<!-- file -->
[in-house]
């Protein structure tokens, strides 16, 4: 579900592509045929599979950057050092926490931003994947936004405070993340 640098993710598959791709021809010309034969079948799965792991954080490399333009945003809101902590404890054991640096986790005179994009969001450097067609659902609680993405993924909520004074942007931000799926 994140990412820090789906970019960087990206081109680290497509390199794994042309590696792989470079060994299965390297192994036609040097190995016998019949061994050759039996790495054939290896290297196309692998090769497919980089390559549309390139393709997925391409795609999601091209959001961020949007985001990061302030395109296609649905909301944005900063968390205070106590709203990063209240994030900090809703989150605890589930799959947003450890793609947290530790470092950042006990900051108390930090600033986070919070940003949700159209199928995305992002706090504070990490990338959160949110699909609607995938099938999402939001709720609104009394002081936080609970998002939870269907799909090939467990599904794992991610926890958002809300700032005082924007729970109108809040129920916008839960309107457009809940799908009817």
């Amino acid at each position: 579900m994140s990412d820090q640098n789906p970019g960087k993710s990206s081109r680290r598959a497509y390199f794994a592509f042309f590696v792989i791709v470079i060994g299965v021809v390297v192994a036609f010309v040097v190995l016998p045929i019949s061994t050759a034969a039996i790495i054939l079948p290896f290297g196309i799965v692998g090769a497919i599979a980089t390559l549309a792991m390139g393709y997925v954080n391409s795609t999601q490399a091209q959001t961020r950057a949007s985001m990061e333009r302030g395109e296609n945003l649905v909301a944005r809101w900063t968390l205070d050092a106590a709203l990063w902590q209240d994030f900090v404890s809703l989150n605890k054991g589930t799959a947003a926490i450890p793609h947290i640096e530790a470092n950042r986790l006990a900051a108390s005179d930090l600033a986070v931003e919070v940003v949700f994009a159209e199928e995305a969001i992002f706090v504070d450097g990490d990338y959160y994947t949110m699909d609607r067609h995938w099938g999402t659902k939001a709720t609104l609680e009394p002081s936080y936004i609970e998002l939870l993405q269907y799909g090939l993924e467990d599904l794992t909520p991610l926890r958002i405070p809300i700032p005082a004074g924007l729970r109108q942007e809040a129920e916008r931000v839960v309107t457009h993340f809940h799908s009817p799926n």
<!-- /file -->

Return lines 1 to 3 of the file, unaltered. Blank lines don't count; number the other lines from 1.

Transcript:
[in-house]
């Protein structure tokens, strides 16, 4: 579900592509045929599979950057050092926490931003994947936004405070993340 640098993710598959791709021809010309034969079948799965792991954080490399333009945003809101902590404890054991640096986790005179994009969001450097067609659902609680993405993924909520004074942007931000799926 994140990412820090789906970019960087990206081109680290497509390199794994042309590696792989470079060994299965390297192994036609040097190995016998019949061994050759039996790495054939290896290297196309692998090769497919980089390559549309390139393709997925391409795609999601091209959001961020949007985001990061302030395109296609649905909301944005900063968390205070106590709203990063209240994030900090809703989150605890589930799959947003450890793609947290530790470092950042006990900051108390930090600033986070919070940003949700159209199928995305992002706090504070990490990338959160949110699909609607995938099938999402939001709720609104009394002081936080609970998002939870269907799909090939467990599904794992991610926890958002809300700032005082924007729970109108809040129920916008839960309107457009809940799908009817």
């Amino acid at each position: 579900m994140s990412d820090q640098n789906p970019g960087k993710s990206s081109r680290r598959a497509y390199f794994a592509f042309f590696v792989i791709v470079i060994g299965v021809v390297v192994a036609f010309v040097v190995l016998p045929i019949s061994t050759a034969a039996i790495i054939l079948p290896f290297g196309i799965v692998g090769a497919i599979a980089t390559l549309a792991m390139g393709y997925v954080n391409s795609t999601q490399a091209q959001t961020r950057a949007s985001m990061e333009r302030g395109e296609n945003l649905v909301a944005r809101w900063t968390l205070d050092a106590a709203l990063w902590q209240d994030f900090v404890s809703l989150n605890k054991g589930t799959a947003a926490i450890p793609h947290i640096e530790a470092n950042r986790l006990a900051a108390s005179d930090l600033a986070v931003e919070v940003v949700f994009a159209e199928e995305a969001i992002f706090v504070d450097g990490d990338y959160y994947t949110m699909d609607r067609h995938w099938g999402t659902k939001a709720t609104l609680e009394p002081s936080y936004i609970e998002l939870l993405q269907y799909g090939l993924e467990d599904l794992t909520p991610l926890r958002i405070p809300i700032p005082a004074g924007l729970r109108q942007e809040a129920e916008r931000v839960v309107t457009h993340f809940h799908s009817p799926n």